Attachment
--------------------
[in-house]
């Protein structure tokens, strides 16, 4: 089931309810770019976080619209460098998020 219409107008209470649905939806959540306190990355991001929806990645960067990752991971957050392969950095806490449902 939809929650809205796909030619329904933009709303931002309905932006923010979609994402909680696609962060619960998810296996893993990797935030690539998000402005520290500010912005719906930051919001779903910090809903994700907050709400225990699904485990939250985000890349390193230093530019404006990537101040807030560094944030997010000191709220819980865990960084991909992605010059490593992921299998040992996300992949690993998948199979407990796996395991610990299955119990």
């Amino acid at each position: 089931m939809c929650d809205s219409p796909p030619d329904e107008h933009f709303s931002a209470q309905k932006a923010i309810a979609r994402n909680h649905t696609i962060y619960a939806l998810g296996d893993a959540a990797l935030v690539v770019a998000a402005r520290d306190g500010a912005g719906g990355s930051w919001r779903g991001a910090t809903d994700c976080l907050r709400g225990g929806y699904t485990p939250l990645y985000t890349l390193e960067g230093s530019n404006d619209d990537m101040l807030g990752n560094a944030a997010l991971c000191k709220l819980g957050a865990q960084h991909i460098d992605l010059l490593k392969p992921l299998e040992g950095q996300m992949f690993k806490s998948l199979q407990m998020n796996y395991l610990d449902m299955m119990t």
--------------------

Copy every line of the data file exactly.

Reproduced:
[in-house]
């Protein structure tokens, strides 16, 4: 089931309810770019976080619209460098998020 219409107008209470649905939806959540306190990355991001929806990645960067990752991971957050392969950095806490449902 939809929650809205796909030619329904933009709303931002309905932006923010979609994402909680696609962060619960998810296996893993990797935030690539998000402005520290500010912005719906930051919001779903910090809903994700907050709400225990699904485990939250985000890349390193230093530019404006990537101040807030560094944030997010000191709220819980865990960084991909992605010059490593992921299998040992996300992949690993998948199979407990796996395991610990299955119990």
């Amino acid at each position: 089931m939809c929650d809205s219409p796909p030619d329904e107008h933009f709303s931002a209470q309905k932006a923010i309810a979609r994402n909680h649905t696609i962060y619960a939806l998810g296996d893993a959540a990797l935030v690539v770019a998000a402005r520290d306190g500010a912005g719906g990355s930051w919001r779903g991001a910090t809903d994700c976080l907050r709400g225990g929806y699904t485990p939250l990645y985000t890349l390193e960067g230093s530019n404006d619209d990537m101040l807030g990752n560094a944030a997010l991971c000191k709220l819980g957050a865990q960084h991909i460098d992605l010059l490593k392969p992921l299998e040992g950095q996300m992949f690993k806490s998948l199979q407990m998020n796996y395991l610990d449902m299955m119990t």